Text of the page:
‘Free the Animals’ Sneak Peek: Breaking the Species Barrier

Please enjoy this special excerpt from the 30th anniversary edition of PETA President Ingrid Newkirk’s landmark book Free the Animals. Be sure to check PETA Prime regularly for more exclusive sneak peeks, and order your copy today to give your animal activism a boost!

Valerie had Dr. William London’s desk drawer open, looking for some post-its, when she found a set of keys. They were marked, “Front,” and “Back,” and “Do Not Copy.” She picked them up and ran to the Xerox room.

“Bear,” Valerie ripped the papers he was copying out of the machine. “Quick. Xerox these keys, front and back.” Bear looked at her as if she was out of her mind but did as she asked. As soon as the papers came out of the machine Valerie bunched them into her pocket, snatched the keys off the plate, and ran back into Dr. London’s office, restoring them to their place.

As soon as Bear finished one lot of copying, he stashed the copies away in his knapsack and came racing in to pick up another set. They worked undisturbed for over two hours before Simba returned.

Valerie heard Simba coming down the hall and raced into the copying room. Bear had switched the copier off in time.

“We’d best go now,” Simba said.

“Simba,” Valerie said, “please let us see the chimps. It means everything to us.”

“Lady,” Simba said, “I can’t do that. You people are going to get me in a mess of trouble if I’m not careful.”

“Please. Just for a minute. It won’t hurt anything. Please.”

“We won’t disturb anything. No one will ever know,” Bear added.

Simba looked at them and gave up.

“OK,” he said, shaking his head. “For one minute. That’s all, then we’ve got to go.”

He led them down the hallway to the door that separated the lab from the offices. Valerie could feel her pulse racing as Simba opened the huge dividing door. What would they see on the other side? Half of her wanted to know; the other half wished she had never known about this place.

Already, she could hear what she would soon see: chimpanzees hitting their heads against the solid metal doors of their isolation chambers.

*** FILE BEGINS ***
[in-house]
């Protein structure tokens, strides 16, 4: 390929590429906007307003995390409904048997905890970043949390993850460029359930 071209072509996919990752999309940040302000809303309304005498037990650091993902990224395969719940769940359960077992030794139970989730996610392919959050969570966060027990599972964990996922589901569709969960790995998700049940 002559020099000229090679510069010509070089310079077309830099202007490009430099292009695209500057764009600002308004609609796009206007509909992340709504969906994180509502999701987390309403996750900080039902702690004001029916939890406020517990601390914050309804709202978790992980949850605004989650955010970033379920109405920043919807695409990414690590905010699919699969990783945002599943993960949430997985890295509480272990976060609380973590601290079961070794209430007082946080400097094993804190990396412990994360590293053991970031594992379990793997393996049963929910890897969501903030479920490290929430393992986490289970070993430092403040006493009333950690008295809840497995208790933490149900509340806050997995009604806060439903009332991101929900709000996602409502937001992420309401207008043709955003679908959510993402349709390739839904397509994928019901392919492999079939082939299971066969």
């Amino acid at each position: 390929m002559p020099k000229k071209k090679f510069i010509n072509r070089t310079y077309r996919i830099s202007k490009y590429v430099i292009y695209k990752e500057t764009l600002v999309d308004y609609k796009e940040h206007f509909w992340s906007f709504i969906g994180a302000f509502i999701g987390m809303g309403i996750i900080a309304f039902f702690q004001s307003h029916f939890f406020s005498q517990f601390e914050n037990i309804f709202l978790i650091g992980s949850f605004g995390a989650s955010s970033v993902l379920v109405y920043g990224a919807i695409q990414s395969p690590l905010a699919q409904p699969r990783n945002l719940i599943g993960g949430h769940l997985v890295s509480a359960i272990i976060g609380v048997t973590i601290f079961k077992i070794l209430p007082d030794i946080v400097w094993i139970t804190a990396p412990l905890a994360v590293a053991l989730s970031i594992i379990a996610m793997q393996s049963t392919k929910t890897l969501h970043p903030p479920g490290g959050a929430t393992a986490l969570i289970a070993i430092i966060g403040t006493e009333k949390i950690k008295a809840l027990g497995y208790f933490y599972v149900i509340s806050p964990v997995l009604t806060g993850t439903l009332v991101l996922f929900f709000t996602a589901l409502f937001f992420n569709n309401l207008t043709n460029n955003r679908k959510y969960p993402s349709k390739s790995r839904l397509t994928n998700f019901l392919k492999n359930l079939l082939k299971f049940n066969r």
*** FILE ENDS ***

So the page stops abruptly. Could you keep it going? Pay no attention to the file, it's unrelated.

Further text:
Simba led them past two huge stainless steel cage washers and into a corridor. The banging was getting louder and louder.

“You go on down this way,” he said, pointing to the corridor on the left, away from the lighted hallway on the building exterior. “I’ll go keep the boy company. You just take a look and turn around and come straight back here. Don’t dawdle now.”

The hallway stretched out for what seemed half a city block, with doors at about ten-foot intervals all the way down it. As soon as Simba turned away, Bear pulled out the video camera. He raced with Valerie for the first door and pulled it open. Then Bear stopped dead in his tracks.

Valerie was a split second behind him. Bear’s eyes were glued to the sight before him. Neither he nor Valerie had ever seen a chimpanzee in real life before. The sight was awesome. The apes in front of them must have weighed sixty to one hundred pounds. But it was not so much their size that had Valerie and Bear riveted. It was how the apes were kept.

In the first room, there were eight steel chambers, cages with solid steel bars that must have been an inch thick. The cages were encased in solid metal sheaths, except for the doors, which were covered in some sort of extra-heavy-duty plastic, like the bulletproof plastic on a drive-up bank window. A cage within a cage. Exactly as Miki had related, they were the size of stand-up refrigerators, and inside each one—barely visible through the foggy, scratched plastic—was a full-grown chimpanzee, able only to stand and sit. That, and nothing more.

Valerie’s attention shifted to the noise from the third cage. A huge male who seemed to occupy every square inch of his chamber was hitting his head over and over again into the sides of his tomb. From elsewhere Valerie could hear other chimpanzees doing the same thing. The cacophony mixed with the strange, wheezing noise and incessant roar of the pumps, which sucked air in and out of the sealed chambers through long, black tubes.

A numbered tag, like the tag a store would put on a dress for sale, hung from each cage. “Number 1164,” read the first tag, “Infected with viral hepatitis.” Inside the chamber sat Number 1164 himself, rocking back and forth and mumbling to himself as though demented.

Next to him, but unable to see the other inmates through the solid metal doors, stood Number 87, staring into the nothingness that his or her world had been reduced to forever. Next, Number 41, a smaller chimpanzee, who turned on his heels, around and around, performing a macabre circular dance that expressed his insanity at having nothing to touch but the metal bars, no other living being with whom to communicate. Not one of the inmates in the room acknowledged Valerie’s or Bear’s presence. They were too far gone.

“It’s primate hell,” Valerie whispered.

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